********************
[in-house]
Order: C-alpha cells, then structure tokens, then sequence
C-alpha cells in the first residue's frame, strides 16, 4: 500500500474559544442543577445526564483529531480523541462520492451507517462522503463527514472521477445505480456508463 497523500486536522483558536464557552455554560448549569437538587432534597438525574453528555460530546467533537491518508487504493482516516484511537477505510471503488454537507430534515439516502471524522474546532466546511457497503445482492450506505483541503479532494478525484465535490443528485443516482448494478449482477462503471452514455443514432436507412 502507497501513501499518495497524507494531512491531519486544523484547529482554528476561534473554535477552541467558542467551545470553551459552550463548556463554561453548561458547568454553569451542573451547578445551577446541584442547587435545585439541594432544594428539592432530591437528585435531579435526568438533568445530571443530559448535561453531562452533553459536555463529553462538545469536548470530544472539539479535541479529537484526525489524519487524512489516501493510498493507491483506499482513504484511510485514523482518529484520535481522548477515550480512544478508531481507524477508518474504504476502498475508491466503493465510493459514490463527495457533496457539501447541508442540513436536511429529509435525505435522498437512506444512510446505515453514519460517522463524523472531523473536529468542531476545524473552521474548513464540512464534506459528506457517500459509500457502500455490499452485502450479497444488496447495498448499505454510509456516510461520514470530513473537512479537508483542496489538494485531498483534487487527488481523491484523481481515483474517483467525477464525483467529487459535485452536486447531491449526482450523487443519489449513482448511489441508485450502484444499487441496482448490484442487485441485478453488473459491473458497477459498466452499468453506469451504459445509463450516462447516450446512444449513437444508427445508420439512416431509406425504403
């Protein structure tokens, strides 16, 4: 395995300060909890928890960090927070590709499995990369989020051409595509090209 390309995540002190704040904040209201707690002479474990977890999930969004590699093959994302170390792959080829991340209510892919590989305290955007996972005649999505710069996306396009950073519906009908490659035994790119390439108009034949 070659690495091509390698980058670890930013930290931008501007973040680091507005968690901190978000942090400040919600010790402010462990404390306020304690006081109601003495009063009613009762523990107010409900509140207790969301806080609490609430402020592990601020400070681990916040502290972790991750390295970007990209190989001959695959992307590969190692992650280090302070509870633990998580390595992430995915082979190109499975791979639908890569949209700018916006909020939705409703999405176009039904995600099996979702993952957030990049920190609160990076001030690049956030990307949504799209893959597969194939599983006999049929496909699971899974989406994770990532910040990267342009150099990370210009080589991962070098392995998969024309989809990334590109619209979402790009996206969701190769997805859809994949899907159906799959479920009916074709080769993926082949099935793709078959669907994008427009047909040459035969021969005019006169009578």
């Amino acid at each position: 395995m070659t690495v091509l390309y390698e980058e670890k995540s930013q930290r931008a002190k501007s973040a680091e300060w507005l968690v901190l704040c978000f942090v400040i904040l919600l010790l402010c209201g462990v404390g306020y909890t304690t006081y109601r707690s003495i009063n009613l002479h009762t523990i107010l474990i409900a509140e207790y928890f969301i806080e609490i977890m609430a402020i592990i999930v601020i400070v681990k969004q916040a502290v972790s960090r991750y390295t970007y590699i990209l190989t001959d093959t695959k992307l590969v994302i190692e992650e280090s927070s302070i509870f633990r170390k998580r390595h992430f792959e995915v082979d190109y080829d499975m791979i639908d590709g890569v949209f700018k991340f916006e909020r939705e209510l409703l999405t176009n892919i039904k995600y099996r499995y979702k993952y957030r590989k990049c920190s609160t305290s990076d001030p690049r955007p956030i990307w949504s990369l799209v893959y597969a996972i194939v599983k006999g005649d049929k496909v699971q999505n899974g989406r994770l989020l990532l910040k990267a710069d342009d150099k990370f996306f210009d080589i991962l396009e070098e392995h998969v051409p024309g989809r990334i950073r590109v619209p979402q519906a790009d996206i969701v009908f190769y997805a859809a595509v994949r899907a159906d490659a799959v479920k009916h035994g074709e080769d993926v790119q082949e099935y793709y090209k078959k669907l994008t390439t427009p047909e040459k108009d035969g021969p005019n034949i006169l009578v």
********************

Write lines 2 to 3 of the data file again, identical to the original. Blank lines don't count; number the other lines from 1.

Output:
Order: C-alpha cells, then structure tokens, then sequence
C-alpha cells in the first residue's frame, strides 16, 4: 500500500474559544442543577445526564483529531480523541462520492451507517462522503463527514472521477445505480456508463 497523500486536522483558536464557552455554560448549569437538587432534597438525574453528555460530546467533537491518508487504493482516516484511537477505510471503488454537507430534515439516502471524522474546532466546511457497503445482492450506505483541503479532494478525484465535490443528485443516482448494478449482477462503471452514455443514432436507412 502507497501513501499518495497524507494531512491531519486544523484547529482554528476561534473554535477552541467558542467551545470553551459552550463548556463554561453548561458547568454553569451542573451547578445551577446541584442547587435545585439541594432544594428539592432530591437528585435531579435526568438533568445530571443530559448535561453531562452533553459536555463529553462538545469536548470530544472539539479535541479529537484526525489524519487524512489516501493510498493507491483506499482513504484511510485514523482518529484520535481522548477515550480512544478508531481507524477508518474504504476502498475508491466503493465510493459514490463527495457533496457539501447541508442540513436536511429529509435525505435522498437512506444512510446505515453514519460517522463524523472531523473536529468542531476545524473552521474548513464540512464534506459528506457517500459509500457502500455490499452485502450479497444488496447495498448499505454510509456516510461520514470530513473537512479537508483542496489538494485531498483534487487527488481523491484523481481515483474517483467525477464525483467529487459535485452536486447531491449526482450523487443519489449513482448511489441508485450502484444499487441496482448490484442487485441485478453488473459491473458497477459498466452499468453506469451504459445509463450516462447516450446512444449513437444508427445508420439512416431509406425504403